Cervical cancer, caused by the human papilloma virus, strikes more than 10,000 U.S. women each year, killing more than 3,700. A new vaccine against the virus, Gardasil, was approved by the FDA in 2006. The vaccine is effective against HPV types 16 and 18, which cause approximately 70 percent of cervical cancers and against HPV types 6 and 11, which cause approximately 90 percent of genital warts.
Less well known is the fact that HPV is also implicated in squamous cell head and neck cancers, especially cancer of the tonsils. 1,2 Researchers at the Johns Hopkins Oncology Center tested tumor tissues from 253 patients with head and neck cancers and found 25 percent of the cases were HPV-positive. In 90 percent of those HPV-positive tumors, HPV16, the type of virus most often associated with cervical cancer, was present.3
Multiple studies confirm the link between HPV and head and neck cancer. Approximately 31,000 people in the United States are diagnosed each year with cancer of the oral cavity and pharynx, which causes 8,500 deaths annually.
The vaccine against HPV only works if it administered before infection, indicating the importance of immunization before potential exposure to the virus. Also, Gardasil does not protect against less common HPV types not included in the vaccine, thus routine and regular pap screening remain critically important to detect precancerous changes in the cervix to allow treatment before cervical cancer develops. It is a preventative measure, not a treatment for existing cervical or head and neck cancer.
(1). Paz IB et al., Human papillomavirus (HPV) in head and neck cancer. An association of HPV 16 with squamous cell carcinoma of Waldeyer's tonsillar ring. Cancer 1997 Feb 1;79(3):595-604.
(2) Klussman JP et al., Human papillomavirus-positive tonsillar carcinomas: a different tumor entity? Med Microbiol Immunol (Berlin) 2003 Aug;192(3):129-32. Epub 2002 Sep 14.
(3). Gillison ML, Koch WM, Capone RB, Spafford M, Westra WH, Wu L, Zahurak ML, Daniel RW, Viglione M, Symer DE, Shah KV, Sidransky D, Evidence for a causal association between human papillomavirus and a subset of head and neck cancers. Journal of the National Cancer Institute. 2000 May 3;92(9):709-20
In the December 2000 edition of the Journal of The National Cancer Insitute, a research team led by Columbian pathologist Pelayo Correa reported that antibiotics, vitamin C, or beta-carotene (precursor of vitamin A) can reverse precancerous stomach conditions caused by Helicobacter pylori.
Stomach cancer is the second most common cancer worldwide, and is most common in countries such as Colombia and China, where H. Pylori infects more than half of the population in early childhood. In the U.S., where H. pylori is less common, stomach cancer rates have decreased since the 1930s.
The two main risk factors for stomach cancer are H. pylori infection, and a diet low in vitamin C and beta carotene, which the body converts to vitamin A. There is also ample evidence that a diet including fresh fruits and vegetables, which are rich in those nutrients, protects against stomach cancer.
In 1992, the researchers studied 631 patients with aberrant gastric cell growth, which falls into one of three successive premalignant stages--multifocal nonmetaplastic atrophy, intestinal metaplasia, and dysplasia.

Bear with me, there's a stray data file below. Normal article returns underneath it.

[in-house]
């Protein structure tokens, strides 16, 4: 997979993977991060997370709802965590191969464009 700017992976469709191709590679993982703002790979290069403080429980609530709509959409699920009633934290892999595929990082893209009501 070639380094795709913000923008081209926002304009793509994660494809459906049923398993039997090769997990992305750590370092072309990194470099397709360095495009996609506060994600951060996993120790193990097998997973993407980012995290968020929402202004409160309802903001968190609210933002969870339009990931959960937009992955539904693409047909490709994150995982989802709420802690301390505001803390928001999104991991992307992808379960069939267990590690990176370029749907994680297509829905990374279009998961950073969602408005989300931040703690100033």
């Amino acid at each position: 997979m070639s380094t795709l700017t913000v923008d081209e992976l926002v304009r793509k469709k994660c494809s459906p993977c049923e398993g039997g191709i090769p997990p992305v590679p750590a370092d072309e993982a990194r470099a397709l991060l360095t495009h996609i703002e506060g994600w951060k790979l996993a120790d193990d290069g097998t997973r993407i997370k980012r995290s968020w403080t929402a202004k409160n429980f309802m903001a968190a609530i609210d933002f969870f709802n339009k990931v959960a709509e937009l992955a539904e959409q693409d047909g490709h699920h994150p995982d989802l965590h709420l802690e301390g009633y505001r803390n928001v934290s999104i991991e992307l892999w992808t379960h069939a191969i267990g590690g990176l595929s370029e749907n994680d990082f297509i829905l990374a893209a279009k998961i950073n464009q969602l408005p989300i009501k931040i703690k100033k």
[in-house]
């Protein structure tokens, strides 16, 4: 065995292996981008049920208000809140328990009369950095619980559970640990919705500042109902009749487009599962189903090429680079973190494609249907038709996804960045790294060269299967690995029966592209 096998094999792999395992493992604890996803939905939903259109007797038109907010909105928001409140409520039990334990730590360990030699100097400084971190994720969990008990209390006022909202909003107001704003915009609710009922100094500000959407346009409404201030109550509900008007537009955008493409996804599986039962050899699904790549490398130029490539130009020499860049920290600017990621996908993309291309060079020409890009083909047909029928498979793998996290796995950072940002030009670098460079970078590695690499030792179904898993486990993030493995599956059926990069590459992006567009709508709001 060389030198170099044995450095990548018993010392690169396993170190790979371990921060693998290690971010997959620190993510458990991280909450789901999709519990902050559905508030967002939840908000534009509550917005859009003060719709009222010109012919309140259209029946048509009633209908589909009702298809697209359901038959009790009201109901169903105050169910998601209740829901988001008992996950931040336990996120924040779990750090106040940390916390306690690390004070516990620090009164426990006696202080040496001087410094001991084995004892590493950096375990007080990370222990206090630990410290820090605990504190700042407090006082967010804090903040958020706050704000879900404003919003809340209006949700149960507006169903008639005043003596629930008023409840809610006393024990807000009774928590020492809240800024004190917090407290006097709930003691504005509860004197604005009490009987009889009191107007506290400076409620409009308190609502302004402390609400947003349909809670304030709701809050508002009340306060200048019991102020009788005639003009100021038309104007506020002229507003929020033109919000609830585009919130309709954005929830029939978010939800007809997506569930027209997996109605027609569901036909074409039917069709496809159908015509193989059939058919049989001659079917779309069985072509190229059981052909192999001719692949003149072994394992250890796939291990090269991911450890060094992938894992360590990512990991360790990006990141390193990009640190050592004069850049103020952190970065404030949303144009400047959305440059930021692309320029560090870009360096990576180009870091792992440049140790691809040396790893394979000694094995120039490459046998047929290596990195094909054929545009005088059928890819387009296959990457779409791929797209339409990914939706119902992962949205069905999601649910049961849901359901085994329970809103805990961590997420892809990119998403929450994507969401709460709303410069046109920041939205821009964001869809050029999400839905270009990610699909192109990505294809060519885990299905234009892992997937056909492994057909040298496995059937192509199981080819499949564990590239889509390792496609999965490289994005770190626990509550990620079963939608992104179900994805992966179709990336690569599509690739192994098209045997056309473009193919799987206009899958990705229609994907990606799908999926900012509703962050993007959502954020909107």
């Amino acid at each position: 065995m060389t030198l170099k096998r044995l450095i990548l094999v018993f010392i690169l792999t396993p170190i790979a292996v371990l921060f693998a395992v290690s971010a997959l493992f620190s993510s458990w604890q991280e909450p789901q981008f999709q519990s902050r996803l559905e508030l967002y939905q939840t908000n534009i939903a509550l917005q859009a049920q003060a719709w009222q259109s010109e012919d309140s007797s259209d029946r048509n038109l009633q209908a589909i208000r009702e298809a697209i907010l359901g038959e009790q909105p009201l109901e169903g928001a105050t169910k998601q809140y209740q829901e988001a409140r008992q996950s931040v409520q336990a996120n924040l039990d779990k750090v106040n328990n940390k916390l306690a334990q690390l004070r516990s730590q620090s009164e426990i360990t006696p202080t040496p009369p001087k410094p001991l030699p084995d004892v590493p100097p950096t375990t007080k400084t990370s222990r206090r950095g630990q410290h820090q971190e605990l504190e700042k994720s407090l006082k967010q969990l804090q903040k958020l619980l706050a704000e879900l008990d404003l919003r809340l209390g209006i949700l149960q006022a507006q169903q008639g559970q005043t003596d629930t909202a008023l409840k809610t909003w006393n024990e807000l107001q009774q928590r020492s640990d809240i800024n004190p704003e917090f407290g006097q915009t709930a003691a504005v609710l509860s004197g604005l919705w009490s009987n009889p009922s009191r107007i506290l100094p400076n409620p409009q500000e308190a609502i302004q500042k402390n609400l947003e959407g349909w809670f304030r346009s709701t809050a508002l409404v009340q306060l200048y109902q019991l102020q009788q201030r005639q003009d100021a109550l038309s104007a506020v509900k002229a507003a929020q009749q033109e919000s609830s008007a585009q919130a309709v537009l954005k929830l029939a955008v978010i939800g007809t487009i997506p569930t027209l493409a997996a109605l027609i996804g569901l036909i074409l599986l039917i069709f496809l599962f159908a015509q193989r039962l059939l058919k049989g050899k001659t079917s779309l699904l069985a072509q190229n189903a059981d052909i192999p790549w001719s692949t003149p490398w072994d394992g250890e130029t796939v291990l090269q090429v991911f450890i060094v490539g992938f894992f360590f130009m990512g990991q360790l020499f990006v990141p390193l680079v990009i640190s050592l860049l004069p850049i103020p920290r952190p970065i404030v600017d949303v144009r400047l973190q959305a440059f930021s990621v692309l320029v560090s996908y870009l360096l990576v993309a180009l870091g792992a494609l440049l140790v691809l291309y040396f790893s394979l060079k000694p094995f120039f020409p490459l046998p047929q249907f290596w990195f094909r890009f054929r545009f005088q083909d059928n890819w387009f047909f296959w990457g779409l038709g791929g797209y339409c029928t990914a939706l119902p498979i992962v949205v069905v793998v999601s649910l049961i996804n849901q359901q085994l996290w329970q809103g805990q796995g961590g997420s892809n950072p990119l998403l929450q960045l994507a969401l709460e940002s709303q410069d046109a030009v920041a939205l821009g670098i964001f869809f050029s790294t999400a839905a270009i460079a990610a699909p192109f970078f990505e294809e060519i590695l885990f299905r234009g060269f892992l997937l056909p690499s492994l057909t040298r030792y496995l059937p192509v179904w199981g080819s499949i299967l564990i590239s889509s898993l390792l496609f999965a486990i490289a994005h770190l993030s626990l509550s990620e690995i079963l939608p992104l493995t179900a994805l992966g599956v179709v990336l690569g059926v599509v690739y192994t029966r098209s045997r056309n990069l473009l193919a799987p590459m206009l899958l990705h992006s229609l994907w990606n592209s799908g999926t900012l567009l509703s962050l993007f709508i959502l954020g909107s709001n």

Patients received either a placebo pill, a vitamin C or beta-carotene supplement, or antibiotics against H. pylori. Some others received a combination of drugs and supplements.
The scientists took stomach biopsies of the patients after 3 and 6 years of treatment. Patients with atrophy were roughly five times as likely to experience regression of this premalignant cell growth as those getting a placebo.
Among those with metaplasia, the volunteers who were taking supplements or drugs were three times as likely to improve as those getting placebos were. However, patients with dysplasia, the last stage of stomach disease before cancer, showed no significant improvement with any of the treatments. "The earlier in the process [that we intervened] the better the chance of regression," Correa said. 1
This study is encouraging because it shows that treating carcinogenic bacteria produces clear benefits against precancerous conditions. However, once the tissue damage caused by infection had progressed to the premalignant stage, the antibiotics produced no benefits, and would likely produce no improvement in cases of outright malignancy either.
(1). Correa, P., et al. 2000. Chemoprevention of gastric dysplasia: Randomized trial of antioxidant supplements and anti-Helicobacter pylori therapy. Journal of the National Cancer Institute 92(Dec. 6):1881-1888
The common antibiotic doxycycline effectively treats a type of ocular lymphoma associated with chlamydia infection, according to a study published in the October 4 issue of the Journal of the National Cancer Institute.
A team of researchers led by Andres J. M. Ferreri, M.D., of the San Raffaele H Scientific Institute in Milan, Italy, gave 27 patients with ocular adnexal lymphoma (OAL) a 3-week course of doxycycline therapy, whether they tested positive or negative for chlamydia.
The researchers observed for tumor progression every 6 months, and found that doxycycline caused caused lymphoma to regress in patients regardless of whether they tested positive or negative for chlamydia.
The study suggested that doxycycline is a useful therapy even in patients where other treatments have failed, and it is a valid alternative to chemotherapy and radiation without causing the same toxic side-effects. Patients treated with doxycycline had a 66% rate of disease-free survival. 1
(1). Andrés J. M. Ferreri, Maurilio Ponzoni, Massimo Guidoboni, Antonio Giordano Resti, Letterio S. Politi, Sergio Cortelazzo, Judit Demeter, Francesco Zallio, Angelo Palmas, Giuliana Muti, Giuseppina P. Dognini, Elisa Pasini, Antonia Anna Lettini, Federico Sacchetti, Carlo De Conciliis, Claudio Doglioni, Riccardo Dolcetti Bacteria-Eradicating Therapy With Doxycycline in Ocular Adnexal MALT Lymphoma: A Multicenter Prospective Trial Journal of the National Cancer Institute 2006 98(19):1375-1382
Cautionary Note On Indiscriminate Use Of Antibiotics